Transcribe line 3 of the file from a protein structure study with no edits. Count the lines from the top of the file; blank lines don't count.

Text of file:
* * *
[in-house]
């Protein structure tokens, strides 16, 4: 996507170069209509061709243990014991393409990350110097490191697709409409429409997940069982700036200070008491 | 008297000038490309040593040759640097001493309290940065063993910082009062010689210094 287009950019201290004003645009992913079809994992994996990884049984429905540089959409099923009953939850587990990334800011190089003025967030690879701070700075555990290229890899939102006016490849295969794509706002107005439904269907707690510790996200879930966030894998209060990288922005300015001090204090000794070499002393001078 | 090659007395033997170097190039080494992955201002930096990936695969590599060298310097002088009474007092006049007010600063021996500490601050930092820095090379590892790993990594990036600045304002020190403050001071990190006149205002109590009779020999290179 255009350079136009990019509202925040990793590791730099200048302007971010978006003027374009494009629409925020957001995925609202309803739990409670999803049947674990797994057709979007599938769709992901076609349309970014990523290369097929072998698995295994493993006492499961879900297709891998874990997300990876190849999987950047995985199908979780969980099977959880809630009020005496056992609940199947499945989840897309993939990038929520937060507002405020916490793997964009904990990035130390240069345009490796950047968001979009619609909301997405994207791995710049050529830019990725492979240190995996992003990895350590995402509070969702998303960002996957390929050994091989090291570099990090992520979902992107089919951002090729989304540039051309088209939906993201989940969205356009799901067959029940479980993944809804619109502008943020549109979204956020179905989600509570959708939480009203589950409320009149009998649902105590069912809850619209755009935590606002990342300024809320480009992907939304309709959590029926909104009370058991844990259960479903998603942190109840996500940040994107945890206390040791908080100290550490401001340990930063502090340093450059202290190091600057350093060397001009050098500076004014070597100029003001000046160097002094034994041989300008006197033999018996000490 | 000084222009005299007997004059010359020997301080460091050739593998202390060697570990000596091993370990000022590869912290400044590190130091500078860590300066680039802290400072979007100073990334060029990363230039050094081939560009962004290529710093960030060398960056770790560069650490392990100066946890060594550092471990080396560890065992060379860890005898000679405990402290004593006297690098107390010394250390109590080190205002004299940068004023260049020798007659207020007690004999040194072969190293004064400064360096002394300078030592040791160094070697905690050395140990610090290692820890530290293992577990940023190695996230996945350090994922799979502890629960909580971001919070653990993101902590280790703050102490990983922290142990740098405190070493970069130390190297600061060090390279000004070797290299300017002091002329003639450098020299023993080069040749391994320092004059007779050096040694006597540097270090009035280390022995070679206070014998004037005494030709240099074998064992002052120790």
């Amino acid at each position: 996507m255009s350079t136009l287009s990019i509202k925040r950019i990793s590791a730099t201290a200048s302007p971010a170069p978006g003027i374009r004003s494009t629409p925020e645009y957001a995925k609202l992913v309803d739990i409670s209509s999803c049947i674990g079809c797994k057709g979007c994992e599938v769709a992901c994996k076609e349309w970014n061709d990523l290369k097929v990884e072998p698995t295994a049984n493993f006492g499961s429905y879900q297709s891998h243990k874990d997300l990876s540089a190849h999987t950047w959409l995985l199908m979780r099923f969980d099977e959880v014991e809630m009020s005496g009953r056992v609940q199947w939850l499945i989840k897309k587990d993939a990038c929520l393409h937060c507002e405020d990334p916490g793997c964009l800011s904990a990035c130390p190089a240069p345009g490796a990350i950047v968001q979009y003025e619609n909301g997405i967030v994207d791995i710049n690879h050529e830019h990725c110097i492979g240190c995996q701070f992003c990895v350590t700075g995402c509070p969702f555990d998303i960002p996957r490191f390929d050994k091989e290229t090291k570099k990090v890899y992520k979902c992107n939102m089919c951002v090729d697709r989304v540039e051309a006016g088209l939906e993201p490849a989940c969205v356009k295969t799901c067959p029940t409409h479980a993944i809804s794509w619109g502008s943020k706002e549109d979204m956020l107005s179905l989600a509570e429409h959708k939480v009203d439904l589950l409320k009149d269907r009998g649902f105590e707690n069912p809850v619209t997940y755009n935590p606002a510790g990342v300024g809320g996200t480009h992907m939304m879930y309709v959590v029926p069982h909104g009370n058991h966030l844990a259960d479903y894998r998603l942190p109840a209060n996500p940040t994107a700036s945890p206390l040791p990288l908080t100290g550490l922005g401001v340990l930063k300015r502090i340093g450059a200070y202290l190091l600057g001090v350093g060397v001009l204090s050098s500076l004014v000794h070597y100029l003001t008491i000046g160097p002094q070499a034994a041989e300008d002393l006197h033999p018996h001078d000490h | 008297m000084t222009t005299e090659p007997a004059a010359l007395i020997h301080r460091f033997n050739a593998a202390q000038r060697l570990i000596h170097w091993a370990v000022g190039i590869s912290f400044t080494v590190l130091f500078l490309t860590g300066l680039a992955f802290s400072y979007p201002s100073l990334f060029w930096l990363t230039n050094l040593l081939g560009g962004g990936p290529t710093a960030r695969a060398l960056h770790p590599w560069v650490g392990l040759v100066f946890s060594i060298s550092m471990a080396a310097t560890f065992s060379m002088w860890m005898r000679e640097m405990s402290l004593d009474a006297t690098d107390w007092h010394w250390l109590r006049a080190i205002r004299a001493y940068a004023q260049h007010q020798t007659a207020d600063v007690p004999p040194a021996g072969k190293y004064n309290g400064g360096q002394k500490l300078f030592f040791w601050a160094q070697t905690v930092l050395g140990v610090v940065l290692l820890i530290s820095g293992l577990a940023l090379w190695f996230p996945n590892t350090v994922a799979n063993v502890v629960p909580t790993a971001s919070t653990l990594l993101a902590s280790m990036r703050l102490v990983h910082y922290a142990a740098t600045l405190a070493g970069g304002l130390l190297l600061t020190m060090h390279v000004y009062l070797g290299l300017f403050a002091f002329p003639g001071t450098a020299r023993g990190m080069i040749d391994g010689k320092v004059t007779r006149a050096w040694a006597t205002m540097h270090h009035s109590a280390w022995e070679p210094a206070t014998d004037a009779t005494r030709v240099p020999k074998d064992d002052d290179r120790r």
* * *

């Amino acid at each position: 996507m255009s350079t136009l287009s990019i509202k925040r950019i990793s590791a730099t201290a200048s302007p971010a170069p978006g003027i374009r004003s494009t629409p925020e645009y957001a995925k609202l992913v309803d739990i409670s209509s999803c049947i674990g079809c797994k057709g979007c994992e599938v769709a992901c994996k076609e349309w970014n061709d990523l290369k097929v990884e072998p698995t295994a049984n493993f006492g499961s429905y879900q297709s891998h243990k874990d997300l990876s540089a190849h999987t950047w959409l995985l199908m979780r099923f969980d099977e959880v014991e809630m009020s005496g009953r056992v609940q199947w939850l499945i989840k897309k587990d993939a990038c929520l393409h937060c507002e405020d990334p916490g793997c964009l800011s904990a990035c130390p190089a240069p345009g490796a990350i950047v968001q979009y003025e619609n909301g997405i967030v994207d791995i710049n690879h050529e830019h990725c110097i492979g240190c995996q701070f992003c990895v350590t700075g995402c509070p969702f555990d998303i960002p996957r490191f390929d050994k091989e290229t090291k570099k990090v890899y992520k979902c992107n939102m089919c951002v090729d697709r989304v540039e051309a006016g088209l939906e993201p490849a989940c969205v356009k295969t799901c067959p029940t409409h479980a993944i809804s794509w619109g502008s943020k706002e549109d979204m956020l107005s179905l989600a509570e429409h959708k939480v009203d439904l589950l409320k009149d269907r009998g649902f105590e707690n069912p809850v619209t997940y755009n935590p606002a510790g990342v300024g809320g996200t480009h992907m939304m879930y309709v959590v029926p069982h909104g009370n058991h966030l844990a259960d479903y894998r998603l942190p109840a209060n996500p940040t994107a700036s945890p206390l040791p990288l908080t100290g550490l922005g401001v340990l930063k300015r502090i340093g450059a200070y202290l190091l600057g001090v350093g060397v001009l204090s050098s500076l004014v000794h070597y100029l003001t008491i000046g160097p002094q070499a034994a041989e300008d002393l006197h033999p018996h001078d000490h | 008297m000084t222009t005299e090659p007997a004059a010359l007395i020997h301080r460091f033997n050739a593998a202390q000038r060697l570990i000596h170097w091993a370990v000022g190039i590869s912290f400044t080494v590190l130091f500078l490309t860590g300066l680039a992955f802290s400072y979007p201002s100073l990334f060029w930096l990363t230039n050094l040593l081939g560009g962004g990936p290529t710093a960030r695969a060398l960056h770790p590599w560069v650490g392990l040759v100066f946890s060594i060298s550092m471990a080396a310097t560890f065992s060379m002088w860890m005898r000679e640097m405990s402290l004593d009474a006297t690098d107390w007092h010394w250390l109590r006049a080190i205002r004299a001493y940068a004023q260049h007010q020798t007659a207020d600063v007690p004999p040194a021996g072969k190293y004064n309290g400064g360096q002394k500490l300078f030592f040791w601050a160094q070697t905690v930092l050395g140990v610090v940065l290692l820890i530290s820095g293992l577990a940023l090379w190695f996230p996945n590892t350090v994922a799979n063993v502890v629960p909580t790993a971001s919070t653990l990594l993101a902590s280790m990036r703050l102490v990983h910082y922290a142990a740098t600045l405190a070493g970069g304002l130390l190297l600061t020190m060090h390279v000004y009062l070797g290299l300017f403050a002091f002329p003639g001071t450098a020299r023993g990190m080069i040749d391994g010689k320092v004059t007779r006149a050096w040694a006597t205002m540097h270090h009035s109590a280390w022995e070679p210094a206070t014998d004037a009779t005494r030709v240099p020999k074998d064992d002052d290179r120790r």